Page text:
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Sex & Relationships

Is a baby on your Christmas wish list? Tips on how to get pregnant

Sex therapist Dr. Teesha Morgan has tips to increase your chance of conceiving with the best sexual positions and the big O (yours!)
By Dr. Teesha Morgan
Is a baby on your Christmas wish list? Tips on how to get pregnant Masterfile

The holiday season is all about sharing love and laughter with those we call family; and if yours is anything like mine, these precious moments will take the form of long standing debates, too much eggnog and an evening where someone will inevitably fall down the stairs. So why is it that in spite of this usual holiday mayhem, the Christmas season still seems to spark a desire to expand our dysfunctional families? Regardless of our reasoning, storks seem to be pulling double-time in the legwork department, and I’m busy helping couples with the ‘ordering process’. So if you and your partner are waiting patiently in this delivery line, then let me give you a few helpful tips that will assist you in getting exactly what you order.

Many couples ask me if there are certain sex positions that will help increase their chances of conceiving. In all honesty, the position only matters if you find that one is better able to help the female partner orgasm over another. Having an orgasm can significantly increase the chance of fertilization, since the orgasm-induced, contracting vaginal muscles help to push the sperm upwards towards the eggs; A research study, conducted by sexual biologist Robin Baker, concluded that a female orgasm that climaxes at any time between one minute before the male ejaculation and up to 45 minutes after, leads to a high level of sperm retention.

Working against gravity can be tough for sperm, however, so any help you can give the little swimmers to get them flowing in the right direction – such as not standing up right away, which causes much of the semen to fall downwards – is always an added bonus. Positions that can aid the sperm in their travels to the ovum the best, due to the direction gravity leads them, would be the missionary position with the woman's legs lifted slightly in the air – such as wrapped around her partner's waist – or doggy style with the woman resting on her elbows.

Many couples also find that because they are having sex more often, and on specific days regardless if they are in the mood, intimacy can suffer. To counter this try to separate romance from sex on some occasions, showing your partner romantic gestures throughout the week that do not result in intercourse.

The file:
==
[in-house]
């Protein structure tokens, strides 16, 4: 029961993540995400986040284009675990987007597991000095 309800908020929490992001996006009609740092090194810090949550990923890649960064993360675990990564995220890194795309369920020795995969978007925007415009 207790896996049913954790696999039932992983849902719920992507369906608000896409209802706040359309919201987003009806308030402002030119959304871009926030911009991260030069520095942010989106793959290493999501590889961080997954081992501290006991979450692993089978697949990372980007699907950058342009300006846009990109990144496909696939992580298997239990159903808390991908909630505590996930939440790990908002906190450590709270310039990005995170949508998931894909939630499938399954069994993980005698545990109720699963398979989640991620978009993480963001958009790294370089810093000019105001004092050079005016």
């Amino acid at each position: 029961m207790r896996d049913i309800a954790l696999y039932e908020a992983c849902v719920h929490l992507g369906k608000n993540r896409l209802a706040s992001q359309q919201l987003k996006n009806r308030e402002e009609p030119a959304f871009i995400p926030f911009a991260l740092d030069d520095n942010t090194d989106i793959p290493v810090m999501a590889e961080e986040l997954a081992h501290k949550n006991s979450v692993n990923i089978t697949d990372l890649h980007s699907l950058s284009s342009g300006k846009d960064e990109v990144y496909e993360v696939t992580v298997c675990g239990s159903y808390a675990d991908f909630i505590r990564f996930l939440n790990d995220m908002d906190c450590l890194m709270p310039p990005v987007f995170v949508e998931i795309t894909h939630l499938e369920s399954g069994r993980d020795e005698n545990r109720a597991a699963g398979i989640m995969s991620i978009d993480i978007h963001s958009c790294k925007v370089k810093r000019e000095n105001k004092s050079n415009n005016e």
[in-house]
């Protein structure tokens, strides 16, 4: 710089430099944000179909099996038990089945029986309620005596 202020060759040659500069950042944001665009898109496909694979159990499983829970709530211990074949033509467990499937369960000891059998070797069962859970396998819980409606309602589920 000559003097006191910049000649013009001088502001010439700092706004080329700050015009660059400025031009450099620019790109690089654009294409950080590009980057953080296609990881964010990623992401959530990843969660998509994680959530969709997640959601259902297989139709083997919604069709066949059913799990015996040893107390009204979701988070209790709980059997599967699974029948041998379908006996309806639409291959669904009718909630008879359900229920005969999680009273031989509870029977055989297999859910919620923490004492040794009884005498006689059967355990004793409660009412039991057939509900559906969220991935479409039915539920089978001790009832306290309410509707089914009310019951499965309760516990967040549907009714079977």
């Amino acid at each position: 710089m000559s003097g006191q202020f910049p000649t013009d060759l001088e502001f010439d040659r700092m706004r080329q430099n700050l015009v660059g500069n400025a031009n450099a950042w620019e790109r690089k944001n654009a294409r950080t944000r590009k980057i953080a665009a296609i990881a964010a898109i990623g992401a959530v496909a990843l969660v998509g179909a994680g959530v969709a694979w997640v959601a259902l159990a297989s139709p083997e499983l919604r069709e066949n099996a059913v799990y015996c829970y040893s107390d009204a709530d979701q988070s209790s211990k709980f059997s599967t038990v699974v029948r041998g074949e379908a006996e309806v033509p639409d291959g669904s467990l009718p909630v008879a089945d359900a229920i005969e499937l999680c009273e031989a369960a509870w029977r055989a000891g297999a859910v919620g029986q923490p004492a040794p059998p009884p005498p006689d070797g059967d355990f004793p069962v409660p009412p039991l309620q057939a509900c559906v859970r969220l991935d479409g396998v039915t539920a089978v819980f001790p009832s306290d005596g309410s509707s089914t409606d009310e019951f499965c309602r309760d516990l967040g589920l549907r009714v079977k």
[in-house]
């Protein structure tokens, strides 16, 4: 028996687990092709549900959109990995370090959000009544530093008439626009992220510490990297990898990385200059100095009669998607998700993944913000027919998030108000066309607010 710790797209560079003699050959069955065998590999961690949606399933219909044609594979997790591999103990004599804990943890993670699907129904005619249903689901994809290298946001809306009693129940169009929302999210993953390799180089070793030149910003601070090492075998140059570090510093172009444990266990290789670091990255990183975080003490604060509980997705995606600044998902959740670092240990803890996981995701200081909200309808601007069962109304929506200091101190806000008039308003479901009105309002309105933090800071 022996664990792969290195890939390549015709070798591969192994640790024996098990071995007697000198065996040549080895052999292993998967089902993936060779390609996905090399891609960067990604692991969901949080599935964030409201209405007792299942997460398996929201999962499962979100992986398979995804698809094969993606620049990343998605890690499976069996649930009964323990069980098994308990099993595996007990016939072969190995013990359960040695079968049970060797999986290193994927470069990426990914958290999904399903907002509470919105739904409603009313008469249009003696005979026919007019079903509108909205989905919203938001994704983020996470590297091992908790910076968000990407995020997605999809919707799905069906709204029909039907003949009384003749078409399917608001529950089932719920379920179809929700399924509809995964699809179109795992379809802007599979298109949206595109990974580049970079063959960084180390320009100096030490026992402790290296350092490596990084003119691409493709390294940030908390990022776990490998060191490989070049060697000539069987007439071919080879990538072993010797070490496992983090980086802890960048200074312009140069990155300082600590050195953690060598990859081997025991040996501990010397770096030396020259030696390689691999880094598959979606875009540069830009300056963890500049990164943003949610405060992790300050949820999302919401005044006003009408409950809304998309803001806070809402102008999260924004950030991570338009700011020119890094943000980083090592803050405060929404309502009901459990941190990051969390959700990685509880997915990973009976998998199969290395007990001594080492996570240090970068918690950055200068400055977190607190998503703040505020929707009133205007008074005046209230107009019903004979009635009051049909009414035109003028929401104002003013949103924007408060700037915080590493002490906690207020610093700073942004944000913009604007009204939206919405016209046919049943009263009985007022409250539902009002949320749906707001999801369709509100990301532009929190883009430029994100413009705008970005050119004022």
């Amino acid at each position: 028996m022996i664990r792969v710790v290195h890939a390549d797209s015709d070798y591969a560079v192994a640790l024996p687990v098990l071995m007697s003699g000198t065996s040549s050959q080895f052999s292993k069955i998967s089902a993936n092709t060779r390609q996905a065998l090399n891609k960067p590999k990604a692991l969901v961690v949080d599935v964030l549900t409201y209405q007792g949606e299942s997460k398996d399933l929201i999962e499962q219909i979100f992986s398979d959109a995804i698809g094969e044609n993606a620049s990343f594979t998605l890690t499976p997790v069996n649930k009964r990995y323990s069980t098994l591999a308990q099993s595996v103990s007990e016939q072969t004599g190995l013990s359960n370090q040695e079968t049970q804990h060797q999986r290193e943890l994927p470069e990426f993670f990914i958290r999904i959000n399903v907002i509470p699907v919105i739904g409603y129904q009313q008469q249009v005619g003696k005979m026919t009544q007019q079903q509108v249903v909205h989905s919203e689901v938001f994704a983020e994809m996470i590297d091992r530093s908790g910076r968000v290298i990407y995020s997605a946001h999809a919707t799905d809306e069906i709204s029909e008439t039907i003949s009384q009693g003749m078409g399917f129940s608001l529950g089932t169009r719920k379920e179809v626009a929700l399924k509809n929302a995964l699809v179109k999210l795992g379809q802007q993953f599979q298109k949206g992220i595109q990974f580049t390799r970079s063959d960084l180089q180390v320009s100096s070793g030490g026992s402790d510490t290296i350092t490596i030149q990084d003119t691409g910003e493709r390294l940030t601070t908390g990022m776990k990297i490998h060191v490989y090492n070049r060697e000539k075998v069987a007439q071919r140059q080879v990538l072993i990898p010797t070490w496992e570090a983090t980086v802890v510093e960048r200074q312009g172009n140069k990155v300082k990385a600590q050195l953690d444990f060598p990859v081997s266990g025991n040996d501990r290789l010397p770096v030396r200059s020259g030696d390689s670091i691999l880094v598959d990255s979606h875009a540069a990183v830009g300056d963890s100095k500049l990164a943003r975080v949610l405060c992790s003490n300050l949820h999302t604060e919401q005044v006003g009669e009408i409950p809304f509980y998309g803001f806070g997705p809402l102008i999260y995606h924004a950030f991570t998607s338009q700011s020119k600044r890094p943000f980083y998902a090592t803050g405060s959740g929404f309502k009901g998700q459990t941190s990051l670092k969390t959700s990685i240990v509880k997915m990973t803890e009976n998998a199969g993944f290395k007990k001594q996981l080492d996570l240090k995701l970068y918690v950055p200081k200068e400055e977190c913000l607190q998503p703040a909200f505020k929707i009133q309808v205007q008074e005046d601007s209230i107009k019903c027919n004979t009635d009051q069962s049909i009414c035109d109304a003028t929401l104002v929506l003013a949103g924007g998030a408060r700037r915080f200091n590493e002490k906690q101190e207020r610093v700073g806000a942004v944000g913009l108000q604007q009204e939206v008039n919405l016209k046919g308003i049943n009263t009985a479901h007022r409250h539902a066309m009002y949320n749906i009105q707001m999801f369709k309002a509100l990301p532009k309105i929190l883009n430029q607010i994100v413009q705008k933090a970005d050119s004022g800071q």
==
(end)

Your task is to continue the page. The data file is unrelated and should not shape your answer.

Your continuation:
When trying to conceive it is obviously beneficial to learn your cycle so you know which days you are ovulating, and therefore which days you should be having sex. What you may not know however, is that research claims that if you want a pink bundle of joy, you should avoid having sex on days immediately prior to or after ovulation. Scientists claim that the sperm carrying the female gene is much stronger and last longer then the sperm carrying the faster, but shorter-lived, male gene. Therefore if a female baby is desired, sex should be avoided around ovulation when the male sperm may be more dominant.

According to a new study from Maastricht University in Holland, our diet may also have a dramatic effect on the sex of your child. Previous tests on women who have only given birth to boys have shown that their diets have contained mainly potassium and sodium rich foods (such as bacon, salami, prawns, potatoes, processed meats, bread and pastries). So researchers designed a diet for pregnant women who desired baby girls, which contained high amounts of calcium and magnesium (foods containing large quantities of magnesium, including brazil and cashew nuts, whole wheat cereals, figs and beans). The results of the test were staggering – the success rate was close to 80 percent.

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So what does all this research tell us? That if you’re pining after a healthy baby boy or girl you better watch the clock, watch your diet, and tell him to give the Mrs a little extra effort between the sheets. Or you could just depend on the stork to get it right. I heard they fly fast, but their aim isn’t always the greatest.

Dr. Teesha Morgan is a sex therapist based in Vancouver.

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